Injured NCAA football stars in the “Eureka State” of California may have found a way to return to football by the season opener. It was reported in the LA Times yesterday, that UCLA quarterback Kevin Prince received Platelet-Rich Plasma (PRP) for a painful muscle injury in his lower back. The San Fransisco Chronicle reported last week, that Stanford’s defensive tackle James McGillicuddy, who endured two unsuccessful knee surgeries for a torn patellar tendon and only returned to his position after he received Platelet-Rich Plasma therapy, may start this year at offensive lineman.
Prince sustained the muscle injury to his back on August 10 and lost throwing velocity, enduring the pain of practicing through the injury. He then received a Platelet-Rich Plasma injection last Thursday and practiced yesterday pain-free.
“I felt like I could have done more throwing today, but [offensive coordinator Norm] Chow wanted to make sure I wasn’t going to aggravate it,” Prince said. “Tomorrow, if I come out here and throw without any pain I should be all right.”
Prince said he still felt “tightness” in the area, but after the PRP injection, was no longer in pain when he threw. If Prince’s treated injury continues to improve, he will likely start Saturday again Kansas State in the season opener.
350 miles north, Stanford’s James McGillicuddy lost three seasons to injuries between 2005-2007. His most recent injury- a torn patellar tendon in his right knee- was operated on twice and rehabbed continuously, yet the lineman still suffered from significant pain. McGillicuddy’s father, a neurosurgeon, believed there was one more “experimental” option worth exploring: Platelet-Rich Plasma. They visited leading PRP expert at Stanford Hospital’s Menlo Clinic, Dr. Allan Mishra following the unsuccessful knee surgeries.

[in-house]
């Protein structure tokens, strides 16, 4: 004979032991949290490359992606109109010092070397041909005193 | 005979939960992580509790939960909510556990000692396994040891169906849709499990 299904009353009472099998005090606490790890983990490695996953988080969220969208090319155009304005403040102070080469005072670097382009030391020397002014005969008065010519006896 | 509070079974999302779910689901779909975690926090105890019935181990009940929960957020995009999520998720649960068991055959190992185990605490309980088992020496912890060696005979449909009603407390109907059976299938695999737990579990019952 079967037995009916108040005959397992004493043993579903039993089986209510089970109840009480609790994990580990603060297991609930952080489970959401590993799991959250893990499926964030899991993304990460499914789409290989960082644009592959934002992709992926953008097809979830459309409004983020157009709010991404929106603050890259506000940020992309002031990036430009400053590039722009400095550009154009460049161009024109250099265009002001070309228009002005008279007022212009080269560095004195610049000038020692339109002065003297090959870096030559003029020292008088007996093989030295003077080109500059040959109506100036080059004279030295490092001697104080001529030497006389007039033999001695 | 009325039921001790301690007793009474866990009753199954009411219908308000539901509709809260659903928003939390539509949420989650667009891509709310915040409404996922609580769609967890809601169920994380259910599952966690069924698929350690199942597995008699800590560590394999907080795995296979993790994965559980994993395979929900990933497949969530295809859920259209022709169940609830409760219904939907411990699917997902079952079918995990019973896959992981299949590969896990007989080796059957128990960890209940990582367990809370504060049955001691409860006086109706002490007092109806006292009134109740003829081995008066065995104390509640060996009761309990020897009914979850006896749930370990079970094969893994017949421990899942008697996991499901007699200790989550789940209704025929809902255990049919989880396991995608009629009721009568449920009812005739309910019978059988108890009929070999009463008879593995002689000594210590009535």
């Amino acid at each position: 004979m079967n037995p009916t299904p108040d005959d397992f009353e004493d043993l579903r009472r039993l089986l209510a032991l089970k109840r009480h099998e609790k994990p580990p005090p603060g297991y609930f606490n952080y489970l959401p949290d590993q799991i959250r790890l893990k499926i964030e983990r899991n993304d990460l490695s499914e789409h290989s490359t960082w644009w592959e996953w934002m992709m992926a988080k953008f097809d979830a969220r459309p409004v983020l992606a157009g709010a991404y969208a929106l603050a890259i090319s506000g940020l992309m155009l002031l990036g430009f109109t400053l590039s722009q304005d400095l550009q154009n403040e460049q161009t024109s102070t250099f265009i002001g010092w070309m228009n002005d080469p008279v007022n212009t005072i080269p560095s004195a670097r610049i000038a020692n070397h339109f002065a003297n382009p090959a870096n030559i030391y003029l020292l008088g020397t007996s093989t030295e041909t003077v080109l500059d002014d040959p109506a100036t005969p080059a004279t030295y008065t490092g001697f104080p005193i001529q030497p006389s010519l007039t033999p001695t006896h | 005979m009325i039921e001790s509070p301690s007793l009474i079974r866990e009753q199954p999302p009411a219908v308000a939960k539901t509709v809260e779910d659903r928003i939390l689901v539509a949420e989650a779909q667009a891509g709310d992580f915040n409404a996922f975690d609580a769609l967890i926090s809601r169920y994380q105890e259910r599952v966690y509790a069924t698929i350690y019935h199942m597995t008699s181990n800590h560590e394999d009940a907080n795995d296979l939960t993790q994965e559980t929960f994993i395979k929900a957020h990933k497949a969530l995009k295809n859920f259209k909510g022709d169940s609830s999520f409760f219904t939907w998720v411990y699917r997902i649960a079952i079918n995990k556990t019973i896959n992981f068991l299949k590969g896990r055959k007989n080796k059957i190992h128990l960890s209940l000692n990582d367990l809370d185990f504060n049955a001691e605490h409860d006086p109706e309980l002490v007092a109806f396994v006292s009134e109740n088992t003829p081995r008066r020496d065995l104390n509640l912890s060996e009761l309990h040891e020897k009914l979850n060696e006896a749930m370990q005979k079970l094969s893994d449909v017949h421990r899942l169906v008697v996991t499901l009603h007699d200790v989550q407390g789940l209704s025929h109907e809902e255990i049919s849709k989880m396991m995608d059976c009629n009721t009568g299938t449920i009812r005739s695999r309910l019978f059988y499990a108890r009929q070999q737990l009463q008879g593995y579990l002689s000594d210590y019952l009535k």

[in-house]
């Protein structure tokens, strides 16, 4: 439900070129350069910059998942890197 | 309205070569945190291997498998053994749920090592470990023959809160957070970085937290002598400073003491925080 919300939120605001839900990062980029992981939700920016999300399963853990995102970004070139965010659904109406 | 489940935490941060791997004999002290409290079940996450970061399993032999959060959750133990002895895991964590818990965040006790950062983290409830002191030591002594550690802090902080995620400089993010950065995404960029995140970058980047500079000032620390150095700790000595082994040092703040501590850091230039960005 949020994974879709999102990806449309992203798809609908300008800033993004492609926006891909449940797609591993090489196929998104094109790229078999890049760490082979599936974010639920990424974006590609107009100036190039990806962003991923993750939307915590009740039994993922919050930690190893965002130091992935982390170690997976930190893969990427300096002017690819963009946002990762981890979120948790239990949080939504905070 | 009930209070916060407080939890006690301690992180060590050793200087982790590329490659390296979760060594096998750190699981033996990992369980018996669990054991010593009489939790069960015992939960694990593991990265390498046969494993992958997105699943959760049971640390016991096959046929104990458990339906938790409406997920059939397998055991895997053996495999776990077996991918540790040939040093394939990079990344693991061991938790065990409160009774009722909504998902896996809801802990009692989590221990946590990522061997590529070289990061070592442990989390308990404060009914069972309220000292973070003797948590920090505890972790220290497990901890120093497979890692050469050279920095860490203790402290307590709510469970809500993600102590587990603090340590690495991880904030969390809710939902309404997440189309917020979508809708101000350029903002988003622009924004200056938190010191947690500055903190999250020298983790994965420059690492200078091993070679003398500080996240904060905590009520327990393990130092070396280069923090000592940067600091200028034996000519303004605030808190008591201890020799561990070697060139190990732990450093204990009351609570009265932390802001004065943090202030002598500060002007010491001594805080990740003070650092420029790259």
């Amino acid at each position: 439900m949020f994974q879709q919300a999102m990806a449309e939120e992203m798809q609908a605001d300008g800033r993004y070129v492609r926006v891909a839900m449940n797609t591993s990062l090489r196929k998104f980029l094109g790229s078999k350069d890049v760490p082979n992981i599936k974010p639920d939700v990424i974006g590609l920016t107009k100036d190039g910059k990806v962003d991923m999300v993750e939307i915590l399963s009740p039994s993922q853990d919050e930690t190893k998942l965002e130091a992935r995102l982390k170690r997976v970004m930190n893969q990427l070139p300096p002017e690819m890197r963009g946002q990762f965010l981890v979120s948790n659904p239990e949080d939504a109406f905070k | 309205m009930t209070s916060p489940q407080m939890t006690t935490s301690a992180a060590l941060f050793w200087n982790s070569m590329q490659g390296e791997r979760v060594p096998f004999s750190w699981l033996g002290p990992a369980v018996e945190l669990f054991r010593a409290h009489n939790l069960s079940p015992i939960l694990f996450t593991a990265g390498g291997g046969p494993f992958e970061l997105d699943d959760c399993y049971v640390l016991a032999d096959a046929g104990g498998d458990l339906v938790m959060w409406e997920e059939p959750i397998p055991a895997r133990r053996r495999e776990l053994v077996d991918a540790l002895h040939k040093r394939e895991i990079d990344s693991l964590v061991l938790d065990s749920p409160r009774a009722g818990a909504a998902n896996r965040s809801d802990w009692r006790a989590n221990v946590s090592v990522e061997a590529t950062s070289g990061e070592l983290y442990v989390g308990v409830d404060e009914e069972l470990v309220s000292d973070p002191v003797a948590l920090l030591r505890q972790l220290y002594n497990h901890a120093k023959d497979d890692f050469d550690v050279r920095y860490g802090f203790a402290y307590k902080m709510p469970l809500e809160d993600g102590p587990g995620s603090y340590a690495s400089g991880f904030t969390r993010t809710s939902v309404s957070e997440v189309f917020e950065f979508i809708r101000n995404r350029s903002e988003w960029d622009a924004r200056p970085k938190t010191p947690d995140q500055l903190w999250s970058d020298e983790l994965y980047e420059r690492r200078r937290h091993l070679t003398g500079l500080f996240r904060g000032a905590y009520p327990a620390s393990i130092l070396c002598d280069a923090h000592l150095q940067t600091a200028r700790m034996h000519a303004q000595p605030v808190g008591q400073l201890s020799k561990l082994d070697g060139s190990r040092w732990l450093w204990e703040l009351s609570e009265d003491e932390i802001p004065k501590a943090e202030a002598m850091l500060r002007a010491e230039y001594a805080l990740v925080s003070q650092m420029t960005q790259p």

“I like to finish what I start,” said McGillicuddy. “I thought, hey, I’ve had some bad luck, but I’ll give it one more shot. They said they had this experimental thing. ‘Why don’t we try it on you?’ They had done it before on tennis elbows and Achilles tendons.”
Dr. Mishra performed the PRP injection in 2007 and McGillicuddy saw game action as a defensive lineman in 2008, saying his knee felt great.
“What made his case special is he came back to play at an elite level,” said Dr. Mishra. “It’s a testament not just to the procedure but to his diligence and hard work.”
Kevin Prince is hoping PRP therapy also provides him an expedited return to the game.